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Mixed emotions among students and parents as schools reopen in Malaysia amid Covid-19

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Malaysia's education ministry recently announced the reopening of schools in stages. THE STAR

Mixed emotions among students and parents as schools reopen in Malaysia amid Covid-19

The reopening of schools that began this week in Malaysia has drawn mixed reaction from parents and students, with some expressing relief over the decision and others conveying concerns at the present Covid-19 situation.

Housewife Salina Saad said that given a choice, she would not send her daughter Khaleeda Hamizat, 18, to school just yet.

She, however, believes that her daughter, a Lower Six student of SMK (L) Methodist in the capital Kuala Lumpur, is now better protected after completing two doses of the Covid-19 vaccine recently.

"Attending online classes at home is hard for my daughter as she can't really focus due to the bad Internet connection. So being able to go for physical classes will enable her to learn better. But still, I am worried even though the number of Covid-19 cases is going down," she said.

Salina, 51, said she reminds her daughter to always maintain good personal hygiene and to be alert with regard to her surroundings, adding that schools should also ensure strict standard operating procedure compliance when physical classes resume.

Khaleeda, who could not wait to return to school, said she could comprehend the subjects better during physical lessons.

"Online classes are not my preference as I can't really absorb lessons compared to face-to-face ones," she said, adding that she will spend more time on Economy and General Studies when school resumes.

Upper Six student Nicolas Chee, 19, said he could learn more effectively in class compared to online classes.

"I am ready to go to school. At home, the Internet connectivity is poor. I cannot ask questions properly on topics that I don't understand," said the student from Penang Free School in Penang state capital George Town.

Chee said his parents also did not object to him returning to school but reminded him to be careful and exercise caution at all times.

"I am glad that physical classes will resume as our examination is around the corner," said the fully vaccinated science stream student from Batu Lanchang, a suburb of George Town.

Muhammad Faiz Abdul Rahman, 19, still prefers to do preparations from home although physical classes will resume this week.

"I have been fully vaccinated but I would rather stay home to study as I am still worried about the Covid-19 situation," said Faiz, who is sitting for the Malaysian Higher School Certificate (STPM) pre-university exams at the end of this month.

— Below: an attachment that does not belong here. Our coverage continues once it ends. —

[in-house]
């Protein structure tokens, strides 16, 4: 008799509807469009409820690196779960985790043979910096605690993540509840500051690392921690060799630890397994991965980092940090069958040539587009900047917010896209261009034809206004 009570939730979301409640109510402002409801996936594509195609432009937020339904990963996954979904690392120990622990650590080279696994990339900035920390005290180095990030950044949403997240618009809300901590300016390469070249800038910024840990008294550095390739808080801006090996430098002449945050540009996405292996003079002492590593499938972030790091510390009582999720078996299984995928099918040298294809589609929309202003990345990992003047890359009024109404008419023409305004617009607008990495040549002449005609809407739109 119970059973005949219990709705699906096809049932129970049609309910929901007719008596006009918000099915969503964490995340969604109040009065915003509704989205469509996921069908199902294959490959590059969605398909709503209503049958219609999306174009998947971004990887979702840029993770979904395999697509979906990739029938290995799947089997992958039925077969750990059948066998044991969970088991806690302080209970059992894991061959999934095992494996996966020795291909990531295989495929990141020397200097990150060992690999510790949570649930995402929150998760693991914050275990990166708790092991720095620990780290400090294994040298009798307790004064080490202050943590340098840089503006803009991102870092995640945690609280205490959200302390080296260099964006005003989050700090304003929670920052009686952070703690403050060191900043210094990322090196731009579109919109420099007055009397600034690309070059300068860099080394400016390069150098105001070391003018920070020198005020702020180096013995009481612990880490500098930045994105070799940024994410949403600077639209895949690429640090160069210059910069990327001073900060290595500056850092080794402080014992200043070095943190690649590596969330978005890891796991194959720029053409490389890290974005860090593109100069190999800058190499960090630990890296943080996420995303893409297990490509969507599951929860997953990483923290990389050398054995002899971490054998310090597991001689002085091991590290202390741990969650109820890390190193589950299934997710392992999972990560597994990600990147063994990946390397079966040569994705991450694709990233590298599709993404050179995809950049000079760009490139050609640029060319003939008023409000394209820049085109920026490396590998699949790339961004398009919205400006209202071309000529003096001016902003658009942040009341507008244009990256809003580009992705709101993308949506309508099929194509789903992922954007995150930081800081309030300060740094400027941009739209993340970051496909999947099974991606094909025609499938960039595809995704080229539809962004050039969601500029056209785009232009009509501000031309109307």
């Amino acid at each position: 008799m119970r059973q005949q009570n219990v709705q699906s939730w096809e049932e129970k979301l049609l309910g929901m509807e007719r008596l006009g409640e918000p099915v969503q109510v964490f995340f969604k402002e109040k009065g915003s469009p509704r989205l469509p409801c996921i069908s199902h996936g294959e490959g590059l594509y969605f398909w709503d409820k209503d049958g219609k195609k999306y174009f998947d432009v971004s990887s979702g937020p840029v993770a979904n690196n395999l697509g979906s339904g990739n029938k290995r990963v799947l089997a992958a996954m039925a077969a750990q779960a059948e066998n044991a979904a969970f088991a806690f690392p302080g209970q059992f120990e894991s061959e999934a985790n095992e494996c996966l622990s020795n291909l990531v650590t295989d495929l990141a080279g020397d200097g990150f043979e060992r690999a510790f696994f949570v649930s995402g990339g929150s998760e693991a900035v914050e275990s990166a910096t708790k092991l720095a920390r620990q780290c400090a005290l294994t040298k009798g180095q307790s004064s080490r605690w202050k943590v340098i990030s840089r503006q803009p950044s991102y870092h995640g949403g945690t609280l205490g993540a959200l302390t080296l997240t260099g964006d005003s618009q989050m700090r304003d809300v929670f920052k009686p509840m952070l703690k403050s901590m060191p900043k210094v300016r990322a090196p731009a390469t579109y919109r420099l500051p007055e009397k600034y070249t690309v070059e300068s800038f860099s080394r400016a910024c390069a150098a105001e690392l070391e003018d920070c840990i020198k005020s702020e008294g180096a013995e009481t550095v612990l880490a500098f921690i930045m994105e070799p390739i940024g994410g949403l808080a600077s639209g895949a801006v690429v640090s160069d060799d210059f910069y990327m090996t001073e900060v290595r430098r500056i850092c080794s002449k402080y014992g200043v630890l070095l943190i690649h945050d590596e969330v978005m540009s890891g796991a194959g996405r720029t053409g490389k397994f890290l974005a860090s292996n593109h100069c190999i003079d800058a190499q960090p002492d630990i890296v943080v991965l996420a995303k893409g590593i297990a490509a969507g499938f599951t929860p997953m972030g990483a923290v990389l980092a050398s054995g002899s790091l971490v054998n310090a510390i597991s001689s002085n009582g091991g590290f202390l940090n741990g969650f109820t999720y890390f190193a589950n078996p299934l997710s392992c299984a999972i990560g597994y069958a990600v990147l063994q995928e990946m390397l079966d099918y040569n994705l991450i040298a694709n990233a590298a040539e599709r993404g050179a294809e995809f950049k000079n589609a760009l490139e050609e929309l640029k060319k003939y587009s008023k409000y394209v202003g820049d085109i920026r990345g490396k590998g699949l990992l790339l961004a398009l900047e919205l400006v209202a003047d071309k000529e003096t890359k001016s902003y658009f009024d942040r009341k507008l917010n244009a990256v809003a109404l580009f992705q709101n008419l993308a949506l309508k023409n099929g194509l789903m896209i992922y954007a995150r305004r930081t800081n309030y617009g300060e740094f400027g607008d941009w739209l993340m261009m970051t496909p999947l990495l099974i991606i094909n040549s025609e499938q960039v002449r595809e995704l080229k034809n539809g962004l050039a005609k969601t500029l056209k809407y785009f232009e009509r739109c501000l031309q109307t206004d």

He said his teachers had told them that the school has made all the necessary preparations for the reopening.

"I will go to school during the exams. My teacher said I can continue to study on my own; no one will be forced to go back to school," said Faiz, who studies at SMK Haji Zainul Abidin in the Jelutong suburb of George Town.

Recently, the education ministry announced the reopening of schools in stages, according to the phases the states are in under the National Recovery Plan.

However, class sizes will be limited and students will rotate between physical classroom lessons and online learning.

In Ipoh city, student A Immanuel said he is nervous about going back to school as Covid-19 cases in Perak state are still high.

The 17-year-old said he does not feel safe attending physical classes at the moment, even though online studies have been difficult for him.

"It was a bit difficult to adapt as I have been attending physical classes since Year One. However, right now I think online classes are the safest method," he said.

A Vaanetheeban, however, said learning face to face in school is much easier.

"It will be easier for students to understand lessons in a classroom environment. I will be more confident and mentally prepared to sit for the coming exams," said the 17-year-old.

LC Khoo, 17, has mixed feelings about going back to school.

"Part of me really wants to go back to class but I am also sceptical,” he said. “I know people who became infected with Covid-19 despite taking all the necessary precautions.

"So it can be really scary. I am not sure how far the school will go to ensure sanitation is carried out every day, especially on the tables and chairs."

Parent Radha T Gandi, 44, said face-to-face classes are the best solution, especially for exam-year candidates.

The mother of four added that it is impossible to keep children at home and away from school forever.

THE STAR (MALAYSIA)/ASIA NEWS NETWORK

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